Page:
Genetics and Health

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Chapter 4
Genetics and Health

Even at birth the whole individual is destined to die, and perhaps his organic disposition may already contain the indication of what he is to die from.

Sigmund Freud, 1924

Genetics, which is the branch of biology that studies heredity, concerns the biochemical instructions that convey information from generation to generation. In order to appreciate the role of genetics in health and illness, it is important to understand the interaction of genes, chromosomes, and genomes and to learn how deoxyribonucleic acid (DNA) functions as the information molecule of living organisms.

Genes are units of hereditary information that are made of DNA and located on chromosomes, which are separate strands of DNA wrapped in a double helix (two intertwined three-dimensional spirals) around a core of proteins contained in the nuclei of cells. Genes contain the instructions for the production of proteins, which make up the structure of cells and direct their activities. They exist in corresponding pairs, and a genome is a complete set of paired genes for an organism. Humans have 46 chromosomes arranged in 23 pairs, and the human genome contains about 30,000 genes and 600,000 pairs of DNA. Changes in the number, size, shape, or structure of chromosomes can result in a variety of physical and mental abnormalities and diseases.


For inheritance of simple genetic traits, the two inherited copies of a gene determine the phenotype (the observable characteristic) for that trait. When genes for a particular trait exist in two or more different forms that may differ between individuals and populations, they are called alleles. For example, brown and blue eye colors are due to different alleles for eye color. For every gene, the offspring receives two alleles, one from each parent. The combination of inherited alleles is the genotype of the organism, and its expression—the observable characteristic—is its phenotype.

For many traits the phenotype is a result of an interaction between the genotype and the environment. Some of the most readily apparent traits in humans, such as height, weight, and skin color, result from interactions between genetic and environmental factors. In addition, there are complex phenotypes that involve multiple gene-encoded proteins and the alleles of these particular genes are influenced by other factors, either genetic or environmental. So while the presence of certain genes indicates susceptibility or likelihood to develop a certain trait, it does not guarantee expression of the trait.

For a specific trait, some alleles may be dominant while others are recessive. The phenotype of a dominant allele is always expressed, while the phenotype of a recessive allele is expressed only when both alleles are recessive. Recessive genes continue to pass from generation to generation, however, they are only expressed in individuals that do not inherit a copy of the dominant gene for the specific trait.

There also are some instances, known as incomplete dominance, when one allele is not completely dominant over the other, and the resulting phenotype is a blend of both traits. Skin color in humans is an example of a trait often governed by incomplete dominance, with offspring appearing to be a blend of the skin tones of each parent. Further, some traits are determined by a combination of several genes (multigenic or polygenic), and the resulting phenotype is determined by the final combination of alleles of all the genes that govern the particular trait.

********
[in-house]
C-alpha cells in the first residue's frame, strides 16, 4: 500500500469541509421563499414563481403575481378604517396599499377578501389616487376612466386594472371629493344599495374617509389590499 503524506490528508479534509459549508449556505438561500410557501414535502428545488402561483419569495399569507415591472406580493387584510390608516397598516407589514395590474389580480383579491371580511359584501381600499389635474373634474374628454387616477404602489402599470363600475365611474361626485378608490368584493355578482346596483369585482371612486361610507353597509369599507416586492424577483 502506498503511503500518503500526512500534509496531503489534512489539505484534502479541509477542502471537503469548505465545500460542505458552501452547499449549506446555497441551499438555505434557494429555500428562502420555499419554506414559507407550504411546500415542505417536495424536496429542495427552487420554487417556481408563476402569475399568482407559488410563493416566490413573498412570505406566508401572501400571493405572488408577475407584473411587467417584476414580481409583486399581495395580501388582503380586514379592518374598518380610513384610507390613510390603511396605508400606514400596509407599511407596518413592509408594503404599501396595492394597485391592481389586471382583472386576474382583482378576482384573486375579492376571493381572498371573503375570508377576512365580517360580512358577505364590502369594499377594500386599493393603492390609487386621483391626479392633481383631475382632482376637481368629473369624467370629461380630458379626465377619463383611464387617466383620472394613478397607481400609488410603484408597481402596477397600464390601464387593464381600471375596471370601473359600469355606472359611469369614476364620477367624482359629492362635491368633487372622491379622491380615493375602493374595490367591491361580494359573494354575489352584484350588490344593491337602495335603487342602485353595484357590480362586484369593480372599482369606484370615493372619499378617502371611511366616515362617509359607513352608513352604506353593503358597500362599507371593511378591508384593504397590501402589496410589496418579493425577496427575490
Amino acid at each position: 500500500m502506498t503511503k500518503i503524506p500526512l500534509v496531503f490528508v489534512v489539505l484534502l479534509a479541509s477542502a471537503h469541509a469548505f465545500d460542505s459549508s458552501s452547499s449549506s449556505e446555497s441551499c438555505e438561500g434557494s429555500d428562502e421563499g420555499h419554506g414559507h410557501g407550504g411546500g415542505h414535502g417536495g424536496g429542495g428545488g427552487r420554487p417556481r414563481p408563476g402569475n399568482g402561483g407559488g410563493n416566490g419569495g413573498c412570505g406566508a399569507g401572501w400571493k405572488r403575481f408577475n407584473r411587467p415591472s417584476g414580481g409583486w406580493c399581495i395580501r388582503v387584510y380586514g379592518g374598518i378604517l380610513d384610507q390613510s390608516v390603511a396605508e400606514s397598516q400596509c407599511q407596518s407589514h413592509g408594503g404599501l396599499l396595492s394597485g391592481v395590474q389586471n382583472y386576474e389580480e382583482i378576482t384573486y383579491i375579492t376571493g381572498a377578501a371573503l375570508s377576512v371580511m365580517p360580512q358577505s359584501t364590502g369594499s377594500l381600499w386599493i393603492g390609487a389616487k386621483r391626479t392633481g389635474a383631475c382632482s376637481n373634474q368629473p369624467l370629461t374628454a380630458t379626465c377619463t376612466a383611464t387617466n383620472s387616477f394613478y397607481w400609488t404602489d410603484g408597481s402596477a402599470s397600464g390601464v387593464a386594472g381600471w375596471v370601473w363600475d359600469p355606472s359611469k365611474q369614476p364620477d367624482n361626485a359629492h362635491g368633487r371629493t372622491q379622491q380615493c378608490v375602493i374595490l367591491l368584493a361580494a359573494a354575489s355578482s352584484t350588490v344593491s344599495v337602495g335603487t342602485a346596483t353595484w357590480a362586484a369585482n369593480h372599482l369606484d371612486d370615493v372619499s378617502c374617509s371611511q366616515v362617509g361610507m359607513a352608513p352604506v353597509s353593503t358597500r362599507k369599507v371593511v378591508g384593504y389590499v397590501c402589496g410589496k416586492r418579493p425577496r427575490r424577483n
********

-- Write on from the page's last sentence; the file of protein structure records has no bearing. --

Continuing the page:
Some multigenic traits are governed by many genes, and each contributes equally to the expression of the trait. In such instances, a defect in a single gene pair may not have a significant impact on expression of the trait. Other multigenic traits are predominantly directed by one major gene pair and only mildly influenced by the effects of other gene pairs. For these traits, the impact of a defective gene pair depends on whether it is the major pair governing expression of the trait or one of the minor pairs influencing its expression.

A range of other factors enters into whether a trait will be evidenced and the extent to which it is expressed. For example, different individuals may express a trait with different levels of severity. This phenomenon is known as variable expressivity.

The Influence of Heredity on Health

It has long been known that heredity affects health. Genetics explains how and why certain traits such as hair color and blood types run in families. Genomics, a discipline that is only about two decades old, is the study of more than single genes; it considers the functions and interactions of all the genes in the genome. In terms of health and disease, genomics has a broader and more promising range than does genetics. The science of geno-mics relies on knowledge of and access to the entire genome and applies to common conditions, such as breast and colorectal cancer, Parkinson's disease, and Alzheimer's disease. It also has a role in infectious diseases once believed to be entirely environmentally caused, such as human immunodeficiency virus (HIV, which is the virus that causes acquired immune deficiency syndrome [AIDS]) infection and tuberculosis. Like most diseases, these frequently occurring disorders are due to the interactions of multiple genes and environmental factors. Genetic variations in these disorders may have a protective or a causative role in the expression of diseases.